The Liberian Government’s announcement this week banning all beach festivities on November 29 ensuing is very timely.
The Information Ministry told the regular Ebola press briefing on Wednesday that GOL had decided to prohibit any gathering whatsoever at beaches on that day to avoid the spread of the deadly Ebola virus.
The ban is particularly aimed at President William V.S. Tubman’s birthday celebration on November 29, which has over the past several years morphed into a major holiday in Liberia kicking off the Christmas season. Tubman would be surprised.
As though determined to recapture Tubman’s happy-go-lucky, libertine (unrestrained by morality) character, which most of today’s generation know little about, the nation’s youth in their thousands, converge on the beaches to party until late into the night.
In Monrovia, droves of celebrators, scantily dressed, jam up in the back of pick-ups or on the hoods and in the trunks of vehicles to get to the beaches, especially those along the Robertsfield highway. Quite often traffic on that highway and in the whole of Paynesville is blocked most of the day as people throng the beaches and entertainment spots to have a good time.
This year when Tubman’s 119th birthday falls on a Saturday the crowds would have been even bigger. Many would have forgotten that they had to attend church services on Sunday, as they reveled late into the night, in relentless, rambunctious (rowdy, high-spirited) partying.
Alas! Not this year! The deadly Ebola virus has changed all that. It is not just the economic crisis that Ebola has brought upon us. Indeed for this one day, most people would prefer to forget the crisis and spend their last to crowd the beaches and let the good time roll.
But the risk of the virus spreading again is too high and the Liberian Government is not taking any chances. Neither should any of us even for that one day.
After surviving the horrendous experience of the past several months in the grip of the deadly Ebola virus from which we are not yet free, who would want to flout (disobey) the precautions that have restrained the virus, pulling defeat out of the jaws of victory, so to speak?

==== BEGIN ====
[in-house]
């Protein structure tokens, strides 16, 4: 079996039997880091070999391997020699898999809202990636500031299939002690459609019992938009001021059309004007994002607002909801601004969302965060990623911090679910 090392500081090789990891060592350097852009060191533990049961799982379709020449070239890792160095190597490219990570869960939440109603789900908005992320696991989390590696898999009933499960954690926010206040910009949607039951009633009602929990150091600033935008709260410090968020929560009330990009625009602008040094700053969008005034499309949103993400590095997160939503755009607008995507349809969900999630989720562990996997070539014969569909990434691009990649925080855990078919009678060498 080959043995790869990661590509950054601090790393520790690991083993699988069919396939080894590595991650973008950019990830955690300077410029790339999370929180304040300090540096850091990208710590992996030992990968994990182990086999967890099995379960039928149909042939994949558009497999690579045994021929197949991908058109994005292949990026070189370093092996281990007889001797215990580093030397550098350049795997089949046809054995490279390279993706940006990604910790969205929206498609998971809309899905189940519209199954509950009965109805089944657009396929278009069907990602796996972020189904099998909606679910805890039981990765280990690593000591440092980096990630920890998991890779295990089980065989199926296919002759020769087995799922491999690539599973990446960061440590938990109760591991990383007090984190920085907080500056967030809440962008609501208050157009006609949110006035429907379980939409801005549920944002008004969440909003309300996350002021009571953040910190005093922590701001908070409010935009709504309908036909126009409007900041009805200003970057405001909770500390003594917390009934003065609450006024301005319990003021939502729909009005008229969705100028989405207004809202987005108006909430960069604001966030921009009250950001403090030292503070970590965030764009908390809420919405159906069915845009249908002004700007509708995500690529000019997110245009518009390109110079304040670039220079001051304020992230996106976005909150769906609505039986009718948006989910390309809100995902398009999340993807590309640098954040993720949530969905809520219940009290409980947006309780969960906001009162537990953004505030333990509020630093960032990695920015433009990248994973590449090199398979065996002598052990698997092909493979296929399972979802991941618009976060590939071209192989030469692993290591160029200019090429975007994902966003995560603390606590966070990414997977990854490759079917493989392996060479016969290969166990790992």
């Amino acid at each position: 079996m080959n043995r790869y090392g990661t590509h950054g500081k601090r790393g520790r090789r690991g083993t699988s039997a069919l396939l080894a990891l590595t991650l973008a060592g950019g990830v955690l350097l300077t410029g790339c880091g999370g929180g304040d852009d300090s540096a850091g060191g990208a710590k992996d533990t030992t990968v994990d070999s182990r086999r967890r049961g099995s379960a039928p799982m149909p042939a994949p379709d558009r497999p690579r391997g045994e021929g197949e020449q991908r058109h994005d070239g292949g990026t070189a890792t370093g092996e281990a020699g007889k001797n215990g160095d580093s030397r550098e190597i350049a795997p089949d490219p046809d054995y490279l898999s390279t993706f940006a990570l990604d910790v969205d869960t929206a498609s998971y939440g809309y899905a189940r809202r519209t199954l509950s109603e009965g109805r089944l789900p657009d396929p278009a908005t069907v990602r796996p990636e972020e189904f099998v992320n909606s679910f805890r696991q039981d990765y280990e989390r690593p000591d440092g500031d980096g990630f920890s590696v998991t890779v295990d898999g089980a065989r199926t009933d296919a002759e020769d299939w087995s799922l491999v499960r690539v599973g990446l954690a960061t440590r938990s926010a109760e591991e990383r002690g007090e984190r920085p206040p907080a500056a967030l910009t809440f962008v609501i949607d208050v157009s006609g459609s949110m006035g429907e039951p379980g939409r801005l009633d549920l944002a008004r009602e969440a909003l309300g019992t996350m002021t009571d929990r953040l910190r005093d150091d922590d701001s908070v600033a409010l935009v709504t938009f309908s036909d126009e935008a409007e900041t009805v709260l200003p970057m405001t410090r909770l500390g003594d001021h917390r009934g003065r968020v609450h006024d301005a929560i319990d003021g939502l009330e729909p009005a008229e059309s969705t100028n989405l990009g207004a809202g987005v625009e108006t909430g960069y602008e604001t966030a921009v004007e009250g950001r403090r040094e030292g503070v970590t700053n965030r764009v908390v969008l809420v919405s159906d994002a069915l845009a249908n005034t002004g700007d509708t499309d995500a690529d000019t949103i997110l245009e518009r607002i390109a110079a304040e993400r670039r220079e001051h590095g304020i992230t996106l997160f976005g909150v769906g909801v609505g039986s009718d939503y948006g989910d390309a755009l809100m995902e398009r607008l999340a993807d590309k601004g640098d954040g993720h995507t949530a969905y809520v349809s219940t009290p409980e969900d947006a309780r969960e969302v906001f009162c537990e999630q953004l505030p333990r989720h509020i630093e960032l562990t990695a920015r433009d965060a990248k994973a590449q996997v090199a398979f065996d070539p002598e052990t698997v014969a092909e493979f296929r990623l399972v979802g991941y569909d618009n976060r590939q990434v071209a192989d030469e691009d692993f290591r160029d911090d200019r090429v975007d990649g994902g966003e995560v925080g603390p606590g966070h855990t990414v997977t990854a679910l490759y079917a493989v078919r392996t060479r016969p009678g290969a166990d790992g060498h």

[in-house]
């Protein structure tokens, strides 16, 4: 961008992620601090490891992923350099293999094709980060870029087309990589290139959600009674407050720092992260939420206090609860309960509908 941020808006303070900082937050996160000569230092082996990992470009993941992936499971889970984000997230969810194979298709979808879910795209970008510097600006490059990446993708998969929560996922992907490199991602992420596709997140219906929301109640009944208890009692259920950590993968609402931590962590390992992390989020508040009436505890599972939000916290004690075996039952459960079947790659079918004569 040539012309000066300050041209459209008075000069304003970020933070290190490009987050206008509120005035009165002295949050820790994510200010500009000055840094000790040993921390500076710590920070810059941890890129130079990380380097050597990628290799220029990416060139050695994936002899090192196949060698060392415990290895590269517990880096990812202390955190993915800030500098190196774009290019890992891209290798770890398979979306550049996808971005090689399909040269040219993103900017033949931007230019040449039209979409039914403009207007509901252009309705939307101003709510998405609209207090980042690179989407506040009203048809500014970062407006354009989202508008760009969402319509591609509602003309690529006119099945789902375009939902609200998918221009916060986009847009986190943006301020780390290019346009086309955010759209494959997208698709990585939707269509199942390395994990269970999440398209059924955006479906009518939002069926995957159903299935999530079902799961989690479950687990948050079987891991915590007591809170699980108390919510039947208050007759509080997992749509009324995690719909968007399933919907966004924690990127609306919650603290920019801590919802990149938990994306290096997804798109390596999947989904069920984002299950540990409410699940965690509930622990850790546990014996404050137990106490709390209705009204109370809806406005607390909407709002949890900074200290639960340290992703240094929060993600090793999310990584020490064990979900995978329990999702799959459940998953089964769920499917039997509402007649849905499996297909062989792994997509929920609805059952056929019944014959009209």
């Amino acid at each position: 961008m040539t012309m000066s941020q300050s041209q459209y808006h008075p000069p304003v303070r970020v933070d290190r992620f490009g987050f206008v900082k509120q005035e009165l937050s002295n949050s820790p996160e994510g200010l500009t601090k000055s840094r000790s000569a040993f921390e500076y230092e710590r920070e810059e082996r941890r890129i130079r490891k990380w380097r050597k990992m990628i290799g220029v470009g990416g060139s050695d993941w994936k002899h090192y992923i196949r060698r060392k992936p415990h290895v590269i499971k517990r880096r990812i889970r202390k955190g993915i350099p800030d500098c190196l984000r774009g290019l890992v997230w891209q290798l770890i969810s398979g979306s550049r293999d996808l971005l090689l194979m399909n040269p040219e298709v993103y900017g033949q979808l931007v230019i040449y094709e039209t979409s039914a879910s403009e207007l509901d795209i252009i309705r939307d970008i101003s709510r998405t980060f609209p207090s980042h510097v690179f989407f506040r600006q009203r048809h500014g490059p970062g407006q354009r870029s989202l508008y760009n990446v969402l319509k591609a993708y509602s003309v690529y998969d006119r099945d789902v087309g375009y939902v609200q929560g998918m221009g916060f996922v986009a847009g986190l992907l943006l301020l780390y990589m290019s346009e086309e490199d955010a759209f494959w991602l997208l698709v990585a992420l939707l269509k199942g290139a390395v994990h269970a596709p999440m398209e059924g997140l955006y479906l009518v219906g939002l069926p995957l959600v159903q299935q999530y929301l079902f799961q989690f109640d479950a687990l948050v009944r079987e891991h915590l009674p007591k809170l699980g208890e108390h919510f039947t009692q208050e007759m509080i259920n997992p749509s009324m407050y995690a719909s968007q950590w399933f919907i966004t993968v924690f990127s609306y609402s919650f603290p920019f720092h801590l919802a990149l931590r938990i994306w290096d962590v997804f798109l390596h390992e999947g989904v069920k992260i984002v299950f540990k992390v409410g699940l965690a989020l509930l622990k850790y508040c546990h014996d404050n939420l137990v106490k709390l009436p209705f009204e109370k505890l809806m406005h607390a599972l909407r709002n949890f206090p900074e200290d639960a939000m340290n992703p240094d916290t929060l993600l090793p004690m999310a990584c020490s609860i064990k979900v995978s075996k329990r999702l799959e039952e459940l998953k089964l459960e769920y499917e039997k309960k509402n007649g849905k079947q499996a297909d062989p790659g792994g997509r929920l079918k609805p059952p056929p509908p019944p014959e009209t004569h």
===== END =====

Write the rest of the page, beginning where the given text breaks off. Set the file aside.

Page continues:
The government, its foreign partners and the Liberian people themselves have joined in the unrelenting fight to contain the virus, causing us to make big gains towards its recession and finally zero cases. The least we can do is sacrifice one day of celebration.
But just to make sure, the GOL has for now banned beach gatherings on November 29.
We do not know whether we can achieve the status of “Ebola free” by Christmas, but a lot depends on the people themselves—their following all the rules, observing all the measures to prevent infection; and on the government and the international partners ‘in union strong’.
We have been striving to let the government see the need to take one other urgent action—to deploy Liberian troops, accompanied by some from the United States, at key border points, especially on the Guinea and Sierra Leone sides. This, we believe, would help stop the resurgence of the virus, by keeping it from coming again across the border.
We saw what happened last week in Jenewonde Town on the Cape Mount border with Sierra Leone.
We have to be very vigorous in protecting our borders, because while the virus is receding in Liberia, it is spreading in the other countries, especially Sierra Leone. We don’t know why. But government must take immediate action, remembering what happened in Foya, Lofa County in March: it took only one person with the virus to cross the Guinea border into Liberia. After that, the virus spread like wild fire and our country became the worst hit in the entire sub-region.
We pray that the government will go one step further in obeying the First Law of Nature: Self-Preservation.